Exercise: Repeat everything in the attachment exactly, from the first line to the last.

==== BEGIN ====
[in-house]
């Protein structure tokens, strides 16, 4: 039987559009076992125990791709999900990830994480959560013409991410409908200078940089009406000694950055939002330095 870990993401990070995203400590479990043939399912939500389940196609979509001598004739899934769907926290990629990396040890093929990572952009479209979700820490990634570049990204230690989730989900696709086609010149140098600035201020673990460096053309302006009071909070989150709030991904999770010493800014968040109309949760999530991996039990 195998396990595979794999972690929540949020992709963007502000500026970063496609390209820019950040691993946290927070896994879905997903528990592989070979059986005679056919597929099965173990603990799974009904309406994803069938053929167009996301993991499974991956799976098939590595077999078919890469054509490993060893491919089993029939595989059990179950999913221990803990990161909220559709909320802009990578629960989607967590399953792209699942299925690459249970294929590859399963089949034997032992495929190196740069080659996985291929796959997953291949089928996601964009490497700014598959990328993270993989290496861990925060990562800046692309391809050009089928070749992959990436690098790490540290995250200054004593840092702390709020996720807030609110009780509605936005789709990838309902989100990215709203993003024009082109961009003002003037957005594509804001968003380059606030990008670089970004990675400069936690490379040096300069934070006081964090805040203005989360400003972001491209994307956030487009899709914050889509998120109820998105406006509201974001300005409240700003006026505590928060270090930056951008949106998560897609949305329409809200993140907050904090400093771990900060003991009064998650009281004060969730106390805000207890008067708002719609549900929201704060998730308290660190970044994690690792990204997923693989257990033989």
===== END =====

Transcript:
[in-house]
């Protein structure tokens, strides 16, 4: 039987559009076992125990791709999900990830994480959560013409991410409908200078940089009406000694950055939002330095 870990993401990070995203400590479990043939399912939500389940196609979509001598004739899934769907926290990629990396040890093929990572952009479209979700820490990634570049990204230690989730989900696709086609010149140098600035201020673990460096053309302006009071909070989150709030991904999770010493800014968040109309949760999530991996039990 195998396990595979794999972690929540949020992709963007502000500026970063496609390209820019950040691993946290927070896994879905997903528990592989070979059986005679056919597929099965173990603990799974009904309406994803069938053929167009996301993991499974991956799976098939590595077999078919890469054509490993060893491919089993029939595989059990179950999913221990803990990161909220559709909320802009990578629960989607967590399953792209699942299925690459249970294929590859399963089949034997032992495929190196740069080659996985291929796959997953291949089928996601964009490497700014598959990328993270993989290496861990925060990562800046692309391809050009089928070749992959990436690098790490540290995250200054004593840092702390709020996720807030609110009780509605936005789709990838309902989100990215709203993003024009082109961009003002003037957005594509804001968003380059606030990008670089970004990675400069936690490379040096300069934070006081964090805040203005989360400003972001491209994307956030487009899709914050889509998120109820998105406006509201974001300005409240700003006026505590928060270090930056951008949106998560897609949305329409809200993140907050904090400093771990900060003991009064998650009281004060969730106390805000207890008067708002719609549900929201704060998730308290660190970044994690690792990204997923693989257990033989």